The holiday season is fun, but stressful. From family gatherings to gifts under the Christmas tree- there is a lot of planning and preparation needed to keep your family running smoothly. Maybe you’re a single parent? The challenges during the holiday season might be even more stressful because you’re doing it all alone. It doesn’t have to be like this. There are many tips and suggestions to help you coast through the holidays with young children, and even enjoy them! Nothing is more special than seeing the Christmas excitement in your child’s eyes for the first time.
The American Psychological Association (APA) conducted a holiday stress poll in 2008. They found that more than 8 out of 10 Americans anticipate stress during the holiday season. Money can be a huge cause of stress. You may feel demands to purchase certain gifts or decorations, and of course, food. The poll also stated households with children were more likely to report anticipating stress during the holidays than those without children. Seems logical, right?
The APA also gave suggestions to help parents deal with holiday stress:
Set expectations. It’s important to talk to your kids about expectations for gifts and holiday plans. Be honest with them if money is an issue. This could even be an opportunity to talk to your children about the importance of being responsible with your money. Of course, if your children are too young to understand this, they might not even notice the lack of gifts or lack of name brands.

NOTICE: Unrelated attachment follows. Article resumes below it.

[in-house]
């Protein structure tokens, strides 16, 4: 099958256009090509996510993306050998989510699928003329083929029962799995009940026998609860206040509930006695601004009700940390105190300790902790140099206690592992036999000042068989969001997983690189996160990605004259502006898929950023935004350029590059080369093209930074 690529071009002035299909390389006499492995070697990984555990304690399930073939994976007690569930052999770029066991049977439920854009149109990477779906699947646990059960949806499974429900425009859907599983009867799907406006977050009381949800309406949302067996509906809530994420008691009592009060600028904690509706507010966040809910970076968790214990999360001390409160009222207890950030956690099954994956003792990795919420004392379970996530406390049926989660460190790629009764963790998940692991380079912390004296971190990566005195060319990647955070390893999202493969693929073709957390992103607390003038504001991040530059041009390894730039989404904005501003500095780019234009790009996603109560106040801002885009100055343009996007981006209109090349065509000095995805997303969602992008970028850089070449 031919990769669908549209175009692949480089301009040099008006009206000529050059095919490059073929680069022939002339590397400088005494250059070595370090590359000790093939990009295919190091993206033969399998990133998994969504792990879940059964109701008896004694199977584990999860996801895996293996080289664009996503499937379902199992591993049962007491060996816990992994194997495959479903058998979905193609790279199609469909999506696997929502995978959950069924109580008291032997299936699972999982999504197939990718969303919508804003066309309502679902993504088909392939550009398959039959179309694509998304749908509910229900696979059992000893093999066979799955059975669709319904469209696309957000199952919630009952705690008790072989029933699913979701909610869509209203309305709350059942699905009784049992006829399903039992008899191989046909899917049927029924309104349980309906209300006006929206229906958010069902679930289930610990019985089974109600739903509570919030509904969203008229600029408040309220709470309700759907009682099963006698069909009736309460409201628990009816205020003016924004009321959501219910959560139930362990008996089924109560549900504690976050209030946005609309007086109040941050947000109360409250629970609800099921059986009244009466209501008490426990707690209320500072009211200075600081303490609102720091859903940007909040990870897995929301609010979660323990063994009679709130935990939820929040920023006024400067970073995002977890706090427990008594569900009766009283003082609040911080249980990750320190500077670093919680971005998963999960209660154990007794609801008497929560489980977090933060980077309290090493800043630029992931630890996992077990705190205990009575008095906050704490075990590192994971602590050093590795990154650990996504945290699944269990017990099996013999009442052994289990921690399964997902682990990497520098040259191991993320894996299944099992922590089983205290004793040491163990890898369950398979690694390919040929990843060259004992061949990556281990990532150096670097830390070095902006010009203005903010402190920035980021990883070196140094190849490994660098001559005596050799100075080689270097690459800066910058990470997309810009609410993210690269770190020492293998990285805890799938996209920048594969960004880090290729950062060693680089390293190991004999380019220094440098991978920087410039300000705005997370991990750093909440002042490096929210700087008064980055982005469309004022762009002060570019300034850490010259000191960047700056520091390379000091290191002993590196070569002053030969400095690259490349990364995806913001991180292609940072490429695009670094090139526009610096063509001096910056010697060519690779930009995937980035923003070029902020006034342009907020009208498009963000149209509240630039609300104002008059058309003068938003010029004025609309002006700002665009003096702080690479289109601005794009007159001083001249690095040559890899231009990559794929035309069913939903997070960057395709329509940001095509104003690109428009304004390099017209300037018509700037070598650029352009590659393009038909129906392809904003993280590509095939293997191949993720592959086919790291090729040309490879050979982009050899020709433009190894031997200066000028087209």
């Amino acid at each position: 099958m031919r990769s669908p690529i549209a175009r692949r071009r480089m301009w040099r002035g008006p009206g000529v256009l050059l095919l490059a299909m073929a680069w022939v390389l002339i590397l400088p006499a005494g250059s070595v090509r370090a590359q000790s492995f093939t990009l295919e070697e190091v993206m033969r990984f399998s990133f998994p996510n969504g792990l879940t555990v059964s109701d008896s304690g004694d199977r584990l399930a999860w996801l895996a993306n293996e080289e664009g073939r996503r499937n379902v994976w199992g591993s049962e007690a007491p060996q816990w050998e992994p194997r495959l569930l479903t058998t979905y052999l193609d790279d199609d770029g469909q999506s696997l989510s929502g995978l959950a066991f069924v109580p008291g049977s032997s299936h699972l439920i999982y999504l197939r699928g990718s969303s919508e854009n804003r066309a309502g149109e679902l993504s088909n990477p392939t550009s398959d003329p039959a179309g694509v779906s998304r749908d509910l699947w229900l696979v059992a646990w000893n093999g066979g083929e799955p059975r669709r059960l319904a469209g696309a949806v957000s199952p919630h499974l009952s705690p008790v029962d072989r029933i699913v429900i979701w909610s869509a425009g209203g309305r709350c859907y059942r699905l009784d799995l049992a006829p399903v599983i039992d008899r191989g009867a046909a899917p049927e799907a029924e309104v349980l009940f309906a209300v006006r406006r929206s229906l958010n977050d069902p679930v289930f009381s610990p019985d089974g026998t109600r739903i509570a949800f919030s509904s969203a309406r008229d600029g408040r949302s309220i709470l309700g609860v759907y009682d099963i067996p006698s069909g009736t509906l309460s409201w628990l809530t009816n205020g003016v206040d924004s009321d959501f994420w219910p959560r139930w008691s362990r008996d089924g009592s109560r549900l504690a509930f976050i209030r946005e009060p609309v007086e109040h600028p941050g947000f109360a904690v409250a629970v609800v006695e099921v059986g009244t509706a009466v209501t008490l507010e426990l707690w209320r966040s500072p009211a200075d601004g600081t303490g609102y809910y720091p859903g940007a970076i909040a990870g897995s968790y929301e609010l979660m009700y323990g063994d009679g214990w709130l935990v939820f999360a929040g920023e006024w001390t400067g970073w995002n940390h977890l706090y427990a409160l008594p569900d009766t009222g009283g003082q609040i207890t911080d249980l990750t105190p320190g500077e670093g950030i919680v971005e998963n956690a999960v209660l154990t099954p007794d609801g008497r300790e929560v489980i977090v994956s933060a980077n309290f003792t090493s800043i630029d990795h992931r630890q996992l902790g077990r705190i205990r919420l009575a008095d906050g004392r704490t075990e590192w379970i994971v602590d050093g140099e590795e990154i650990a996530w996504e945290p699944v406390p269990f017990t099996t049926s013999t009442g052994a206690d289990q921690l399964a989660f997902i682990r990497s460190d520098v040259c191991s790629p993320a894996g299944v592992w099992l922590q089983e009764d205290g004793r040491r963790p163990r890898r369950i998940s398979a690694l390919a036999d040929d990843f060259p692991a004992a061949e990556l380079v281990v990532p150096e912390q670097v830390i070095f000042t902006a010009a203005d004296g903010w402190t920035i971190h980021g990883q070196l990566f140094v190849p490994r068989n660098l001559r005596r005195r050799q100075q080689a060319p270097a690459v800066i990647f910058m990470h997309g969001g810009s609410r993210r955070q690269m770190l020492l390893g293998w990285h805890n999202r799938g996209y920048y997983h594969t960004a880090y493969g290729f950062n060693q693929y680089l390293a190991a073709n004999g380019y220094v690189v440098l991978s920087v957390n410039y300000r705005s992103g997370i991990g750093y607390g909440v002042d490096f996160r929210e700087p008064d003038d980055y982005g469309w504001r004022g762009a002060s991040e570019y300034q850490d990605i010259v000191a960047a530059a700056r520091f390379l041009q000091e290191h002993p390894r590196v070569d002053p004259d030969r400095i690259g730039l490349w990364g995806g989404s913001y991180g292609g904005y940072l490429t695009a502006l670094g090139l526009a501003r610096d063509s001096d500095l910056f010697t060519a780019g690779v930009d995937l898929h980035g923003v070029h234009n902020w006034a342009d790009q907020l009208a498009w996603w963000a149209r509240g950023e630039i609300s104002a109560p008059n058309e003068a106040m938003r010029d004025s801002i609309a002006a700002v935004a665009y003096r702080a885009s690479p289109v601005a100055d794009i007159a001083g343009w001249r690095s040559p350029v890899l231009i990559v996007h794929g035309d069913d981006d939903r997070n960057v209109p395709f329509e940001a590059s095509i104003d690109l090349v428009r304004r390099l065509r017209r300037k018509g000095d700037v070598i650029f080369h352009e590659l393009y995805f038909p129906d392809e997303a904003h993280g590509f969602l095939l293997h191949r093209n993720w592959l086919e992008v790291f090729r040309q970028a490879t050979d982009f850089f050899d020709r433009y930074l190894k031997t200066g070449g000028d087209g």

Keep things in perspective. It’s not all about keeping up with the Jones’. Avoid blowing events out of proportion and teach your children how to keep things in perspective as well.
Make connections. Good relationships with family and friends are very important. Try to view the holidays as a chance to reconnect with your loved ones. If your family or friends offer to help care for your children, accept. It can help alleviate stress.
Take care of yourself. Pay attention to your own needs. Ever heard the saying, ‘If momma ain’t happy ain’t nobody happy’? There seems to be some truth in that.
It’s important to remember the reason for the holiday season. Even if you’re not religious, this can be a great time of reflection and thankfulness for you and your children. Remember, you do NOT have to do it all. Let go of the desire for perfection and soak up some of the magical anticipating your children are feeling.
If you want to volunteer somewhere or give back to the community, there are many opportunities throughout November and December. The Lennon Pregnancy Center holds a Christmas store for all clients enrolled in parenting classes. We always encourage volunteers to come and help run it. Consider taking your children, if they are of age, to a soup kitchen to help someone else. Bake a pie and bring it to a neighbor. The holidays don’t have to be stressful, they can be a time of teaching!